Who We Were
Time flies by. Life brings a lot with it. Would you do it again if you knew how hard it would be?
We were in our early twenties when we started our adventure. Penniless. The only things in our pockets were our dreams. They were the best of times.
A lot can change in two years. I’ve been thinking about what’s happened over the course of my last two and half years. And it can be a little painful to think back over your life because of all the things you would do differently if you had the chance. It’s something called perspective. And since I’m almost twenty-five, I think I’ve been getting a lot more of that than I used to have. I’ve also grown more cautious in a way. Getting older is supposed to do that to you –make you more cautious. As you reach twenty-five, your prefrontal cortex is supposed to develop and sort of settle who you are as a person. It also make you more cautious.
Sometimes, making big leaps in your personal life requires you to lack caution. They require you to throw caution to the wind, as it were, and learn a new sort of way of living. Living without fear.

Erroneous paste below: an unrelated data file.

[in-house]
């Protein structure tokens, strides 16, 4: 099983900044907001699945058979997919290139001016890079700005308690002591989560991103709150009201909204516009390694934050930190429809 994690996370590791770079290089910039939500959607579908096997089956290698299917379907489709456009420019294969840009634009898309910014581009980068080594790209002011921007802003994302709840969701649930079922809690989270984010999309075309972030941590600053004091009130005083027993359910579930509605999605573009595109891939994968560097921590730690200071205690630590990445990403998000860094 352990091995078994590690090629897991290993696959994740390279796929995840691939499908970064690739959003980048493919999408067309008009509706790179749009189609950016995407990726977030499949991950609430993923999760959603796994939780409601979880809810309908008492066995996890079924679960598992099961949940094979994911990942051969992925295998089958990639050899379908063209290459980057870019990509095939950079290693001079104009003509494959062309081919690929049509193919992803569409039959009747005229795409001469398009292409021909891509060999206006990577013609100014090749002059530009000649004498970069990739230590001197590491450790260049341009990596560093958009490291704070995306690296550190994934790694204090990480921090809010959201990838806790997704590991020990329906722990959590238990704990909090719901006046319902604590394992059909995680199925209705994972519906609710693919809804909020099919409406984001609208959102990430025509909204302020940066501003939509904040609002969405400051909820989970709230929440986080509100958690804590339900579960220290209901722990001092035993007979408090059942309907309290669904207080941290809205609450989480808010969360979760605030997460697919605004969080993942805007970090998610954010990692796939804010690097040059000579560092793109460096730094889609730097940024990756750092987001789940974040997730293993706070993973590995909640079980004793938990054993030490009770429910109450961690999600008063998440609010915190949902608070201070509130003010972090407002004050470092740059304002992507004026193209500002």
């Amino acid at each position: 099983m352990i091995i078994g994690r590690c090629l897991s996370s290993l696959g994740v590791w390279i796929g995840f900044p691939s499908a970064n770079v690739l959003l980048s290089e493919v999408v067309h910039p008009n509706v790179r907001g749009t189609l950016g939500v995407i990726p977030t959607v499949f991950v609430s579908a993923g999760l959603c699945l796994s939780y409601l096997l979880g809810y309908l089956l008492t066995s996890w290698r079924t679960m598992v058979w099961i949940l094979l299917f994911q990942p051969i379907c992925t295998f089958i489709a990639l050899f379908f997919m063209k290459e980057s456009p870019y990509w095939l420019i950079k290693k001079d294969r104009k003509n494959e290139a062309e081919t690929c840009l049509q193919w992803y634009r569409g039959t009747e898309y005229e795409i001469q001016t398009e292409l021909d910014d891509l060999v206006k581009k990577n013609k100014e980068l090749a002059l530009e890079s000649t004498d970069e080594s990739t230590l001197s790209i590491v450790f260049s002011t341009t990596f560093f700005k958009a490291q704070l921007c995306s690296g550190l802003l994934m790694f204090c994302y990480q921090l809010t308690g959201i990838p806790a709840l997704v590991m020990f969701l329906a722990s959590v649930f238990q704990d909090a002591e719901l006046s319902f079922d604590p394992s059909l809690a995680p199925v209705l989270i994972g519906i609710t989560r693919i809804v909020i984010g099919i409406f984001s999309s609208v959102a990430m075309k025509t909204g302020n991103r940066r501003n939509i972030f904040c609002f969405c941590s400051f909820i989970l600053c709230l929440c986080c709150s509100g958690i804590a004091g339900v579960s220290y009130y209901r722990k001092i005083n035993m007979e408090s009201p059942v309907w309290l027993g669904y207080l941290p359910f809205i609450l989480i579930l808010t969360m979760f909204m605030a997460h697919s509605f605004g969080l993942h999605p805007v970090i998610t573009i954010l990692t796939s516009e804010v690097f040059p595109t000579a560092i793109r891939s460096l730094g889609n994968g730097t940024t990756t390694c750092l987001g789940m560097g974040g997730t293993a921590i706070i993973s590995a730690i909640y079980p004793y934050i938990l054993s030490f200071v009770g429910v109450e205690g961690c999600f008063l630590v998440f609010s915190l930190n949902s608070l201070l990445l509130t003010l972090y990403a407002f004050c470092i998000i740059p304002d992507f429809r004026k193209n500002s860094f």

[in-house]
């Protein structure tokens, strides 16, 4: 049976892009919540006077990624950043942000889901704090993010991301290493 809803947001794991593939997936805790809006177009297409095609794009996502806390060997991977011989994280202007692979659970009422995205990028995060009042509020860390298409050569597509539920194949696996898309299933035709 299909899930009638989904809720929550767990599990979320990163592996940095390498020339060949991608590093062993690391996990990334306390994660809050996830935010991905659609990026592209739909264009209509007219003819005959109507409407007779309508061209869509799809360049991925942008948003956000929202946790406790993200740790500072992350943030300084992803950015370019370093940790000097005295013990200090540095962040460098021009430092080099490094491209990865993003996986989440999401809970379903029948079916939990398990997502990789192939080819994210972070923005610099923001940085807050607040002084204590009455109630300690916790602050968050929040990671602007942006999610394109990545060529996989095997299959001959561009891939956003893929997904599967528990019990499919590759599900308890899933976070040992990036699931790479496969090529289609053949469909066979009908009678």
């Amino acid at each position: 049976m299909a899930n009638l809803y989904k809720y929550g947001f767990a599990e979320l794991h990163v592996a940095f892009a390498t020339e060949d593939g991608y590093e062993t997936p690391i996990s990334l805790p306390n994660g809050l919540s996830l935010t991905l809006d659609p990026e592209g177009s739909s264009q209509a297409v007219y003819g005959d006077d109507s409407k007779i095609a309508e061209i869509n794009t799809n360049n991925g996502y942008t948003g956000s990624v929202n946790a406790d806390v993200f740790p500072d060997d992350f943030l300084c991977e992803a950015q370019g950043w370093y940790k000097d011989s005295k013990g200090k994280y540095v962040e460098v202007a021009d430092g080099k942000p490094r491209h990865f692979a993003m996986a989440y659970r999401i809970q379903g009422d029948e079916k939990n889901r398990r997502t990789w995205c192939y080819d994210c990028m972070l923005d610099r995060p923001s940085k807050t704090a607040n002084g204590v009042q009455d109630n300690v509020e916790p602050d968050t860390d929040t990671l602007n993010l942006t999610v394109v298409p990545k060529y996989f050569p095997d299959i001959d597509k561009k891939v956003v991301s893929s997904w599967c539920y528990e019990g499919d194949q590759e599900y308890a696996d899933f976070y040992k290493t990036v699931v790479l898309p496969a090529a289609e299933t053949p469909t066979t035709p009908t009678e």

You can be baptized into this new way of living, without fear, if you choose rightly. If you gamble what you have on the right thing, the right person, the right choice, you can live as if without fear.
I was reading about Mark Twain’s adventures in the west when I was twenty-one. I couldn’t wait to go back to California to have my next big adventure. And I was hell bent on finding what that adventure was going to be –applying to every internship I could find. Someone told me that if you’re likely to get a job after college, it’ll only be because you had an internship. I don’t know if I’d agree with what that someone said given what I know now. And that internship, while it did teach me something, didn’t help much in getting me any sort of employment after graduating. The only thing that got me employment was tenacity on my part. Nobody cared that the summer between my junior and senior year was spent somewhere halfway between my job managing the local aquatics center and in a Victorian house in San Francisco writing magazine articles for a womens’ fashion magazine.